The Dome of the Rock (photo by Missy)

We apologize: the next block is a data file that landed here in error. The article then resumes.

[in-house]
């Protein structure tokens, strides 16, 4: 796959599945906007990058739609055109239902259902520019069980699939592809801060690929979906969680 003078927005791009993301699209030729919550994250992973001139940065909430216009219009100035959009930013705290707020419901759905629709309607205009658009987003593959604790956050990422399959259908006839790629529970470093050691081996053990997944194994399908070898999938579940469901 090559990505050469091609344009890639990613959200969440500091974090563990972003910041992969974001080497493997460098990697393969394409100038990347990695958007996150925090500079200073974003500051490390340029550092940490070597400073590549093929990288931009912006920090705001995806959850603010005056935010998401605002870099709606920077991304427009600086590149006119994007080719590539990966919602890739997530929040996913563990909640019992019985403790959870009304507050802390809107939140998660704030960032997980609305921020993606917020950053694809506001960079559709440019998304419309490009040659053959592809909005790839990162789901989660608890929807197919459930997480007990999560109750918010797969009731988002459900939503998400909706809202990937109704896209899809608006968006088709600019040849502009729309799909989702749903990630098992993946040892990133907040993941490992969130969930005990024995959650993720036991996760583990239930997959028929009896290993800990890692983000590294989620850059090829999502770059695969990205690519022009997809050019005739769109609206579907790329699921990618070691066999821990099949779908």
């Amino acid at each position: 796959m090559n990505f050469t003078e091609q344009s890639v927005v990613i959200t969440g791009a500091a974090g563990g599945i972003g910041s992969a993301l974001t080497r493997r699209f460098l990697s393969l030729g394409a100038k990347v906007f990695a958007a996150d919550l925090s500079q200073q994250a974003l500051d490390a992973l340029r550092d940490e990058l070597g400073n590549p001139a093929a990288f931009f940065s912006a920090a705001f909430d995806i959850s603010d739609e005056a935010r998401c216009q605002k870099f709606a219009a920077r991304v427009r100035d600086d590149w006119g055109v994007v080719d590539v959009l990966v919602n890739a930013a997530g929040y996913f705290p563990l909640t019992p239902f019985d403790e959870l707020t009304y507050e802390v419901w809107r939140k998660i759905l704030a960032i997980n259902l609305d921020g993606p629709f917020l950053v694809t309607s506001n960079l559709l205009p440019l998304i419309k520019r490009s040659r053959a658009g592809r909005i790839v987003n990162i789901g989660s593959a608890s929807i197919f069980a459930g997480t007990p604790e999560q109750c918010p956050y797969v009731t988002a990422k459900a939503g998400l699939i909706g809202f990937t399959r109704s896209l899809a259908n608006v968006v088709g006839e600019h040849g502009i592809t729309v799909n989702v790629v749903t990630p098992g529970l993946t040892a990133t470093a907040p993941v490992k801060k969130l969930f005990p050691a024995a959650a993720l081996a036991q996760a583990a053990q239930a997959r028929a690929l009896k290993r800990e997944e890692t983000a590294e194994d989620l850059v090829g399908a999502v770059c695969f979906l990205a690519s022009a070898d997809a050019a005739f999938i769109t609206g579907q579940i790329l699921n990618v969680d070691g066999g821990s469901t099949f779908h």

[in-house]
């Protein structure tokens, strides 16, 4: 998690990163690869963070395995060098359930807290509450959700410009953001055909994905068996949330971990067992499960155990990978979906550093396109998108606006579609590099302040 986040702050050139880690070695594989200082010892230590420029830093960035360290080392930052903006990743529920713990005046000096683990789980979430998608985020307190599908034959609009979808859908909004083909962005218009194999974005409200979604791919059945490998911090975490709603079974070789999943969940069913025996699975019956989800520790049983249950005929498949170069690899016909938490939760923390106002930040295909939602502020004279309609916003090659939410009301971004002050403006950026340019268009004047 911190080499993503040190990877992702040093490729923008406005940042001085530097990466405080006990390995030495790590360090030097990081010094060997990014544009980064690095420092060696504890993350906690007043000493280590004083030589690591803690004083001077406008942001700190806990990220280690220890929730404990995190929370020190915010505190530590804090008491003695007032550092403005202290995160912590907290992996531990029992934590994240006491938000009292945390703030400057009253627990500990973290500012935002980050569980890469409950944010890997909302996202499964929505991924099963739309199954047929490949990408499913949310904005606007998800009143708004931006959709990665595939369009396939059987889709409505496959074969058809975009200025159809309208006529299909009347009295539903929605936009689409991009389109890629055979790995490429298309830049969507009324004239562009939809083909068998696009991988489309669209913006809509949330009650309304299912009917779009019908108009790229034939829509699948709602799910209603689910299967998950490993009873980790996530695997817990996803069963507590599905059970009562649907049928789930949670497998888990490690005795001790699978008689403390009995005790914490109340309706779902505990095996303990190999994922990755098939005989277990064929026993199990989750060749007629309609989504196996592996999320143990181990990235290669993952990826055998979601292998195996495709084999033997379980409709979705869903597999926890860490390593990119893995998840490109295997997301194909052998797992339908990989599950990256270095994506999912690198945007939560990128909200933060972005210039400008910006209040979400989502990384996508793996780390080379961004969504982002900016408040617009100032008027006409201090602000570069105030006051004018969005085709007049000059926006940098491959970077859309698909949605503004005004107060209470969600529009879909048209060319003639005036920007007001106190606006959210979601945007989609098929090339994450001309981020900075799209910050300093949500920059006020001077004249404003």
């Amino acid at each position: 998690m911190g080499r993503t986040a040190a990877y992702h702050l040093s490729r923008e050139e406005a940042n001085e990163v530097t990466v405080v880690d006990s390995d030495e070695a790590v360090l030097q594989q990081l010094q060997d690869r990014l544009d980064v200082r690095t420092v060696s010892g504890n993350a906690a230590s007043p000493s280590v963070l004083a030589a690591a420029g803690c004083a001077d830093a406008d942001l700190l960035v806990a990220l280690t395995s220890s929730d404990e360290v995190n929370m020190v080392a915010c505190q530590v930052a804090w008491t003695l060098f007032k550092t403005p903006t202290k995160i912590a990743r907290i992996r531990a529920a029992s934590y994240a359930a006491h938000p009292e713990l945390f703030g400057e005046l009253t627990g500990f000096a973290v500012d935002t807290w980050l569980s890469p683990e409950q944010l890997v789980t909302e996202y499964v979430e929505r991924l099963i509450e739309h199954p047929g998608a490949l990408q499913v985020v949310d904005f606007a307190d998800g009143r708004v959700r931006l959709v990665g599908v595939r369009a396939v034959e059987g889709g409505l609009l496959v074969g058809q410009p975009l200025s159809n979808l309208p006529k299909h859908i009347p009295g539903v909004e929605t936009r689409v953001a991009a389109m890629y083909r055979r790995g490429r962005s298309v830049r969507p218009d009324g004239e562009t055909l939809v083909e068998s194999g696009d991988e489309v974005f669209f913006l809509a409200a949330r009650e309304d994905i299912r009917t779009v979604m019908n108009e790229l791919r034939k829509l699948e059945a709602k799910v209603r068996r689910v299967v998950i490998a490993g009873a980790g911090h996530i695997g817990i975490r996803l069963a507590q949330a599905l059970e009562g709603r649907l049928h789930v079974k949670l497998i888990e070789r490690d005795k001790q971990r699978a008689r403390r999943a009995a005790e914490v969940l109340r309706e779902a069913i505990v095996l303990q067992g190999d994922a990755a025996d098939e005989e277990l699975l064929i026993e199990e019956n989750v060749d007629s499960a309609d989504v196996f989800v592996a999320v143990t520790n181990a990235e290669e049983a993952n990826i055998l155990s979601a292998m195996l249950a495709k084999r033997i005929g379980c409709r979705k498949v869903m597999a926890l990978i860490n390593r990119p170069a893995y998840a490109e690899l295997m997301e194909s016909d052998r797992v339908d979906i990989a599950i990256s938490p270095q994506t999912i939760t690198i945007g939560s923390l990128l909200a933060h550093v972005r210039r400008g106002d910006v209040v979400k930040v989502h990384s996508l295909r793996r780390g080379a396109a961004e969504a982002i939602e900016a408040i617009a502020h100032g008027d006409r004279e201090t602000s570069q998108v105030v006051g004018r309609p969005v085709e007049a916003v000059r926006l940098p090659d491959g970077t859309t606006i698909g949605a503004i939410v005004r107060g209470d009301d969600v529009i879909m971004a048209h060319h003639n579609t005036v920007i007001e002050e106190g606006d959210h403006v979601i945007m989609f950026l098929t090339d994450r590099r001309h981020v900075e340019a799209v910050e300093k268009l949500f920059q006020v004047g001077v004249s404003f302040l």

After the Wall, we went to the Temple Mount which houses the Dome of the Rock.  This meant another trip through security (and on the ramp from the Wall level to the Temple Mount level, we passed about a dozen clear-plastic, body-length, riot police shields).  Compared to the bustle of activity at the Wall, the Temple Mount was fairly quiet, with only a few tour groups milling around and a number of imams teaching about a dozen students.  (This calm was due to our coming between prayer times.  They estimate that tomorrow, for a Friday in Ramadan when the political situation is calm and many Muslims are allowed to come to pray in Jerusalem, 400,000 will come for prayers.)  The large courtyard on the Temple Mount was approximately where the Second Temple's Court of the Gentiles would have been.  The Dome of the Rock is a breathtakingly beautiful building with a gleaming gold dome and colorful blue and green mosaics covering the outside.  When Muslims first took Jerusalem (without bloodshed according to one source), a small wooden building was built on the site that Mohammed was believed to have ascended into heaven and received the Koran.  Although it was the site of the Jewish Temple, nothing had been rebuilt there since the destruction of the Second Temple by the Romans in 70 AD. At the end of the 7th Century, when Islam had conquered the former Eastern Roman Empire and acquired their architectural capacity, they built the Dome of the Rock as a place for pilgrims.  El Asqa Mosque was built next to it as a worship site.  The Dome of the Rock site/Temple site is also believed to be Mount Moriah, where Abraham was prepared to sacrifice his son Isaac (Muslims believe he was sacrificing Ishmael).  Non-muslims are not allowed to enter the Dome of the Rock at this time in retaliation for something that former Israeli Prime Minister Sharon did at the Temple Mount that offended the Muslims.